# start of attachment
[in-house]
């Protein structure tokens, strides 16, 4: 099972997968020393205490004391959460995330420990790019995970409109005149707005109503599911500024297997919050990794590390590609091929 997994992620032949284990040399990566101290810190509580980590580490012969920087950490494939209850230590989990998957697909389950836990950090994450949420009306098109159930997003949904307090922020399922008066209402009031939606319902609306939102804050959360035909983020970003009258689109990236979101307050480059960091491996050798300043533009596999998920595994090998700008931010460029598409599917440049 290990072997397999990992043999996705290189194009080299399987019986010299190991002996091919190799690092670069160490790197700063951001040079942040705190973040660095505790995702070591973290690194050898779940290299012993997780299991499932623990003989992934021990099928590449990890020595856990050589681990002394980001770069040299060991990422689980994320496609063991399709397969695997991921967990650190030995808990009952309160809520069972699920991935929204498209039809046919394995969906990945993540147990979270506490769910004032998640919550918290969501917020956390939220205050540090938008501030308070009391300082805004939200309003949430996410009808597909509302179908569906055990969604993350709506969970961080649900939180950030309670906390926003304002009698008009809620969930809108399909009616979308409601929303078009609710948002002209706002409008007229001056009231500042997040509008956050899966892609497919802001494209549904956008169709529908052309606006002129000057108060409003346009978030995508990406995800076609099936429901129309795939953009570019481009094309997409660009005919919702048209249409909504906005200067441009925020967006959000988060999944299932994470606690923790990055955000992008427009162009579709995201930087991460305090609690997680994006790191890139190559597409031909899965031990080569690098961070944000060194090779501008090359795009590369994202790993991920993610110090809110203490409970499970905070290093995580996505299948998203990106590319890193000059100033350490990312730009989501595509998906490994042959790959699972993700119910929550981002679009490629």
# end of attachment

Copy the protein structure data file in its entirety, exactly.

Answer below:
[in-house]
């Protein structure tokens, strides 16, 4: 099972997968020393205490004391959460995330420990790019995970409109005149707005109503599911500024297997919050990794590390590609091929 997994992620032949284990040399990566101290810190509580980590580490012969920087950490494939209850230590989990998957697909389950836990950090994450949420009306098109159930997003949904307090922020399922008066209402009031939606319902609306939102804050959360035909983020970003009258689109990236979101307050480059960091491996050798300043533009596999998920595994090998700008931010460029598409599917440049 290990072997397999990992043999996705290189194009080299399987019986010299190991002996091919190799690092670069160490790197700063951001040079942040705190973040660095505790995702070591973290690194050898779940290299012993997780299991499932623990003989992934021990099928590449990890020595856990050589681990002394980001770069040299060991990422689980994320496609063991399709397969695997991921967990650190030995808990009952309160809520069972699920991935929204498209039809046919394995969906990945993540147990979270506490769910004032998640919550918290969501917020956390939220205050540090938008501030308070009391300082805004939200309003949430996410009808597909509302179908569906055990969604993350709506969970961080649900939180950030309670906390926003304002009698008009809620969930809108399909009616979308409601929303078009609710948002002209706002409008007229001056009231500042997040509008956050899966892609497919802001494209549904956008169709529908052309606006002129000057108060409003346009978030995508990406995800076609099936429901129309795939953009570019481009094309997409660009005919919702048209249409909504906005200067441009925020967006959000988060999944299932994470606690923790990055955000992008427009162009579709995201930087991460305090609690997680994006790191890139190559597409031909899965031990080569690098961070944000060194090779501008090359795009590369994202790993991920993610110090809110203490409970499970905070290093995580996505299948998203990106590319890193000059100033350490990312730009989501595509998906490994042959790959699972993700119910929550981002679009490629």